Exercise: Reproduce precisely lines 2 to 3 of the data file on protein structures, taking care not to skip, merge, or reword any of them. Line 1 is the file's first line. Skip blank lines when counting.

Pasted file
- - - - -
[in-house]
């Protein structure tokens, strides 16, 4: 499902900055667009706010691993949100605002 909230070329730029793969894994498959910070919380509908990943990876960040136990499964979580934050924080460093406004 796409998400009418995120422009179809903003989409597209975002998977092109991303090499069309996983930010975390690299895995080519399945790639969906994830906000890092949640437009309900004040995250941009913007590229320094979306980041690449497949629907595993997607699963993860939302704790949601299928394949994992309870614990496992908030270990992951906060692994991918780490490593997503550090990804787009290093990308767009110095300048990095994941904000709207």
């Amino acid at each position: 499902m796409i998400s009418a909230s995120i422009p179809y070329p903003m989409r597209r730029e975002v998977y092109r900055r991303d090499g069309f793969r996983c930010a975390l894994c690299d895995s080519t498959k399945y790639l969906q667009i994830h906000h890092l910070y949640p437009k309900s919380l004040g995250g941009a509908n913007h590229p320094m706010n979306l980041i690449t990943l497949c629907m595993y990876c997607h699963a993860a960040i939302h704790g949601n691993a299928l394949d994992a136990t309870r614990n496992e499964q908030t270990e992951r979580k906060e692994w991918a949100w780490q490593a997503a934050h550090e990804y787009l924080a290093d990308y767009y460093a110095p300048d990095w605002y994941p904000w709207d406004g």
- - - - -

């Protein structure tokens, strides 16, 4: 499902900055667009706010691993949100605002 909230070329730029793969894994498959910070919380509908990943990876960040136990499964979580934050924080460093406004 796409998400009418995120422009179809903003989409597209975002998977092109991303090499069309996983930010975390690299895995080519399945790639969906994830906000890092949640437009309900004040995250941009913007590229320094979306980041690449497949629907595993997607699963993860939302704790949601299928394949994992309870614990496992908030270990992951906060692994991918780490490593997503550090990804787009290093990308767009110095300048990095994941904000709207």
């Amino acid at each position: 499902m796409i998400s009418a909230s995120i422009p179809y070329p903003m989409r597209r730029e975002v998977y092109r900055r991303d090499g069309f793969r996983c930010a975390l894994c690299d895995s080519t498959k399945y790639l969906q667009i994830h906000h890092l910070y949640p437009k309900s919380l004040g995250g941009a509908n913007h590229p320094m706010n979306l980041i690449t990943l497949c629907m595993y990876c997607h699963a993860a960040i939302h704790g949601n691993a299928l394949d994992a136990t309870r614990n496992e499964q908030t270990e992951r979580k906060e692994w991918a949100w780490q490593a997503a934050h550090e990804y787009l924080a290093d990308y767009y460093a110095p300048d990095w605002y994941p904000w709207d406004g």